“We have 567 cyclone and flood shelters available to house the people in case evacuation is required. In addition, we have arranged 7,092 buildings to keep people if required,” Jena said.
“Odisha Disaster Rapid Action Force (ODRAF), NDRF and fire service personnel have already been sent to the districts. We are also in constant touch with the Indian Coast Guard, IMD and NDRF for any requirement,” he said, adding “saving lives is our priority”.
In Odisha, 10 NDRF teams have been deployed in seven districts ― Puri, Jagatsinghpur, Kendrapara, Jajpur, Bhadrak, Balasore and Mayurbhanj. One team of NDRF consists of around 45 personnel.
Odisha has already chalked out the strategy to restore power and water supply, clear roads, start rescue and relief operations immediately after the cyclone peters out.
On migrants returning to the state and also travelling through it, Jena said that in view of the impending cyclone, the state government will stop road movement for three days from the evening of May 18 to May 20.
The district collectors have been asked to direct the border checkposts not to allow entry of anyone during the period, he said.
Unlike past cyclones when the evacuees were kept in large numbers at cyclone shelters, it will be different this time as around 11 lakh people will have to be accommodated while maintaining the social distancing guidelines in view of the COVID-19 pandemic, Jena said.
Fishermen have been advised not to venture into north Bay of Bengal along and off West Bengal-Odisha coasts from May 18 to 21 and those who are out in the sea, were asked to return to shore by May 17.
West Bengal Home secretary Alapan Bandopdhyay said that the entire state machinery is prepared to deal with the situation.
The coastal districts of Gangetic West Bengal, including North and South 24 Parganas, Kolkata, East and West Midnapore, Howrah and Hooghly are likely to experience light to moderate rain at many places with heavy downpour at isolated places on May 19, said GK Das, Director of the Regional Meteorological Centre in Kolkata.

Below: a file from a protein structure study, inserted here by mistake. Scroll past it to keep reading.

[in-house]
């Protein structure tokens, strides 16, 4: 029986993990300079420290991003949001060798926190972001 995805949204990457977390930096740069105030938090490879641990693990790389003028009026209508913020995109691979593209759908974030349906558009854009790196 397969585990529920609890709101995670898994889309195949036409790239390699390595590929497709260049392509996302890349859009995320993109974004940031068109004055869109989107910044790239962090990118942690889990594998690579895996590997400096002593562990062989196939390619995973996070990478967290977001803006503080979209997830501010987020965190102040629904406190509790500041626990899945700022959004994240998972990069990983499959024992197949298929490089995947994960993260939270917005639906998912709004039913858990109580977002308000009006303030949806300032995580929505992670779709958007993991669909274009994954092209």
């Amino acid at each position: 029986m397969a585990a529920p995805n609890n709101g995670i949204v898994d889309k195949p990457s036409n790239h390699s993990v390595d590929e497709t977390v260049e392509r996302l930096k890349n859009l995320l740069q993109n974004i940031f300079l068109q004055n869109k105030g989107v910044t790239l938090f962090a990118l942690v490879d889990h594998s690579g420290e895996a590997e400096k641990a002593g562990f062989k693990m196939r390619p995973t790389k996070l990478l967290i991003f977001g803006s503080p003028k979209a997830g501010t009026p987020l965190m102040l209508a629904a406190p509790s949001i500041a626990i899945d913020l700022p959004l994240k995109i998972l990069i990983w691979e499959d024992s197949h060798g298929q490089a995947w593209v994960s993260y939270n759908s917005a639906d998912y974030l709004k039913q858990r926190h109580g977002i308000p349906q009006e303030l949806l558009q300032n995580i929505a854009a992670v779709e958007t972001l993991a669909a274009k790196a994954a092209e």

The NDRF said seven teams of the force have been deployed in West Bengal. These teams are in six districts ― South 24 Parganas, North 24 Parganas, East Midnapore, West Midnapore, Howrah and Hooghly.
Disaster management teams were dispatched to cyclone shelters in the coastal areas and other places for rescue and relief operations. Provisions have been made for maintaining social distancing norms at these shelters in view of the COVID-19 pandemic, he said.
The Indian Coast Guard (ICG) has also prepared itself for maritime search and rescue operations.
The railways said the AC special trains between New Delhi and Bhubaneswar will be diverted for four days from Monday. The trains will travel on diverted route via Bhubaneswar-Angul-Sambalpur City-Jharsuguda-Rourkela-Tata route, bypassing Bhadrak-Balasore-Hijli track during the period.
The National Crisis Management Committee (NCMC) met under Cabinet Secretary Rajiv Gauba on Saturday to review the preparedness for minimising the loss of loss of lives and property at a time when the country is grappling with the coronavirus pandemic.
(With PTI inputs)